Friday, March 11, 2011

Japanese Tsunami

There was an 8.9 magnitude earthquake and devastating tsumani in Japan overnight.  This video is from al-Jazeera and has just incredible footage of the disaster (not for the faint of heart - I found it quite upsetting to watch).  The loss of life must be staggering, and many people will have had their lives turned upside down.

I imagine the economic damage to Japan will be significant too, but it will take a while until the situation becomes clear.


Stuart Staniford said...

The New York Times Lede blog has a bunch more video. What a nightmare.

Robert said...

I have lived at sea level for more than 40 years. Thus must take this situation (and climate change) seriously. Am not worried at the moment. We are prepared but it is highly unlikely that we will need to evacuate.

The Rational Pessimist said...

Alexander Kinmont, an analyst based in Tokyo, put out a very famous article in 2002 entitled 'The Irrelevance of Japan'. While we all personally feel for Japan at this moment, the markets are certainly signing up for the 'irrelevance' view if you look at their reaction. I think they are wrong for a couple of reasons.

1. This is not good for oil.

BP Stat Review has Japan's oil consumption at 4.4m bpd in 09, down from around 5.5m bpd a few years ago. Part of this is energy efficiency and the moribund economy but part of it is also due to the recovery of nuclear capacity after a series of accidents. We now have a serious loss of coolant accident (LOCA) at one of their major sites in Fukushima and other sites that were in the front line have been shut down. Some of this capacity will not come back in a hurry.

Sendai is not a major industrial centre and
the affected nuclear plants were built in relatively sparsely populated areas (in a Japanese context) that have been hit by the tsunami so not much will be taken out on the demand side.

In short, the slack will be taken up by coal and oil. And while those pictures of the Chiba oil storage tanks going up in smoke are pretty scary, Japan has been plagued by overcapacity in each part of the oil distribution and refining chain for a couple of decades. So if they need to import more oil, they will be able to process it.

2. This could be the final straw for the fiscal deficit

Kobe in 95 produced a massive government expenditure response. I just cannot see how they will finance it this time around. Look at the Japanese Ministry of Finance's latest summary of Japan's Fiscal Condition:

Government revenue is half of expenditure, we are just moving into the worst demographic phase as the baby boomers retire and now we have a massive exogenous shock from the earthquake.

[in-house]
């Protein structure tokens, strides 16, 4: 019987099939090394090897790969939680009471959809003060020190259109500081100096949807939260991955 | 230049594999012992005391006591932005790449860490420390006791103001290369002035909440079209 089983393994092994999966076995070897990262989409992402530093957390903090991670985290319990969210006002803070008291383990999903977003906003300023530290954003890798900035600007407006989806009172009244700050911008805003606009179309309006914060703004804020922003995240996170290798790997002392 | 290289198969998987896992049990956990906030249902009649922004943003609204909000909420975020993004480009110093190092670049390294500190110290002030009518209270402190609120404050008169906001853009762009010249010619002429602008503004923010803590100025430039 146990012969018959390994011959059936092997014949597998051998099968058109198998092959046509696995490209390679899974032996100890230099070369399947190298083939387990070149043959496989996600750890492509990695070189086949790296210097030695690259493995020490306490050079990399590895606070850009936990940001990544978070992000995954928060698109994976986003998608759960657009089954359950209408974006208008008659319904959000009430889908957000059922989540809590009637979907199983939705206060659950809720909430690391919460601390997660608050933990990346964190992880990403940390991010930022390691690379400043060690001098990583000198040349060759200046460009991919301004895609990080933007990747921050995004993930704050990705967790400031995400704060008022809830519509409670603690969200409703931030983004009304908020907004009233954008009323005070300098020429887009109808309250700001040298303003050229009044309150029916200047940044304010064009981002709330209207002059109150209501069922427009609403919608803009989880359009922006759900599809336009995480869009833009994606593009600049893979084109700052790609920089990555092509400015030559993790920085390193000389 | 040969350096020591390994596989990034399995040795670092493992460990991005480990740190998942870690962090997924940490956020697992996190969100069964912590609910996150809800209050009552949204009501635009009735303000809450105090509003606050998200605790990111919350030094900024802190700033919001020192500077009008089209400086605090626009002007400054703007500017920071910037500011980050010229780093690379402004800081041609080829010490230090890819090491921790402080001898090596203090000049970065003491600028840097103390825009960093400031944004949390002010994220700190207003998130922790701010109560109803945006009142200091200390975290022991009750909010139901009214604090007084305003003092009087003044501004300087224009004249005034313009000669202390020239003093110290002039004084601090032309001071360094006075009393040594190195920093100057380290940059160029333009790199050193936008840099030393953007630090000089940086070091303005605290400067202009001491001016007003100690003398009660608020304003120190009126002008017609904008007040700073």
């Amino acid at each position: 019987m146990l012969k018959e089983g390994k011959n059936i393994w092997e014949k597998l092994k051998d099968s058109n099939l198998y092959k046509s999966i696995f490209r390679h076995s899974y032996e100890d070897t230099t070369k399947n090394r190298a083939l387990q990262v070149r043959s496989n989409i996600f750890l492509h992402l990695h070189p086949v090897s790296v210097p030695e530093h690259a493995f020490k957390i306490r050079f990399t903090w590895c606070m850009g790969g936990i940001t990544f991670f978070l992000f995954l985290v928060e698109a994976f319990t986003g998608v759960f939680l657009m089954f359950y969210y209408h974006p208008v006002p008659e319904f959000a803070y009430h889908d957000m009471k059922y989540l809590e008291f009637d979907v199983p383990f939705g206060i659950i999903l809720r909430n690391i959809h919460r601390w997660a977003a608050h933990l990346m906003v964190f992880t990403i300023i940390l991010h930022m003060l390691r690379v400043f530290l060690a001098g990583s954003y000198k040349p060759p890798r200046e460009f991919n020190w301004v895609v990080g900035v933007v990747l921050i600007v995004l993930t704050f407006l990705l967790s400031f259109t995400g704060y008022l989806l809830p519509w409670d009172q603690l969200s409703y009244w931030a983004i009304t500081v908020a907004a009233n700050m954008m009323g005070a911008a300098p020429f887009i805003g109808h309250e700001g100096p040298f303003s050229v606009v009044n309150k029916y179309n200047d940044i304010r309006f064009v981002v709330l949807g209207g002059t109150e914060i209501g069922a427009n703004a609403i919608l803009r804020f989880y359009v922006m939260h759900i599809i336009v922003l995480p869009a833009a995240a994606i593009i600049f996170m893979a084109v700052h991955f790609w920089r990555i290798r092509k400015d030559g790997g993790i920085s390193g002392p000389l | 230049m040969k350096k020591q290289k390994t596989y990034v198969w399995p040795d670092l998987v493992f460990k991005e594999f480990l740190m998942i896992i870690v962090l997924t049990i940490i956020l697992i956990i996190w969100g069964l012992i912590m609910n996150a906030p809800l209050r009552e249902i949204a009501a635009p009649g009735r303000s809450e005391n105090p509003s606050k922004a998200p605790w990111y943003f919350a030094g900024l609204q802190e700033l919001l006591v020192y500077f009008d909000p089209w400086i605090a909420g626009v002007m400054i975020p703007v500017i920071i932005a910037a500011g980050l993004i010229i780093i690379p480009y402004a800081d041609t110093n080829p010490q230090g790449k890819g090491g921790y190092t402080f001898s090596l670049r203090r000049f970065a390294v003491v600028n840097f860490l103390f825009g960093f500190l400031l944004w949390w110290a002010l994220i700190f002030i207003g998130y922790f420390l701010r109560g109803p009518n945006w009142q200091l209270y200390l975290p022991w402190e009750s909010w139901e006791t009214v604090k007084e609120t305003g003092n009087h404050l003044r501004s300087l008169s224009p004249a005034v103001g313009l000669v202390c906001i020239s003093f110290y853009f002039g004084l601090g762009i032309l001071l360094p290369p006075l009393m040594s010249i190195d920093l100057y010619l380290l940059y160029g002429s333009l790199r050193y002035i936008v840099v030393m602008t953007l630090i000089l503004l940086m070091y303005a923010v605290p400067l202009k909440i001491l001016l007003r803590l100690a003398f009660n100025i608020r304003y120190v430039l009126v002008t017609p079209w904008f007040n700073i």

And they hold bucket loads of US treasuries! Japan is definitely not irrelevant! Be warned.

Big Gav said...

A few years ago there was an earthquake which disabled some Japanese nuclear capacity - at the time most reports talked about natural gas fired power filling the gap.

Does anyone have figures showing how their consumption profile changed during that period - did they go back to oil and coal or to gas instead ?

The Rational Pessimist said...

Yes, you can get the data at The Federation of Electric Power Companies of Japan site. It is running real slow at the moment. I guess lots of people accessing it. There is a good chart book here (go to 1-19):

You are right that natural gas has been a major swing factor, more so than oil. The question is whether the extent of nuclear outage will overwhelm the spare capacity in natural gas generation.

The Rational Pessimist said...

This chart gives you a bit more granularity and shows utility oil consumption swinging around quite a lot.

The Rational Pessimist said...

I checked and the last quake related nuclear stoppage was the Kashiwazaki Kariwa outage in July 07. That lines up perfectly with the 07/08 utility oil consumption jump in the chart in my comment above. Eyeballing the chart, looks like oil consumption for energy purposes doubled from around 1 million kl per month to 2 million kl per month and if my maths is right that translates into a little under 200,000 bpd of extra oil demand.

On this occasion, we have far more plants involved, but we probably have a little more natural gas capacity. Overall, looks like a material impact on the oil market.

Stuart Staniford said...

Justin - many thanks for the thoughtful perspective and links.

The Rational Pessimist said...

This must be one of the most stunning presentations of graphical and video information I have ever seen: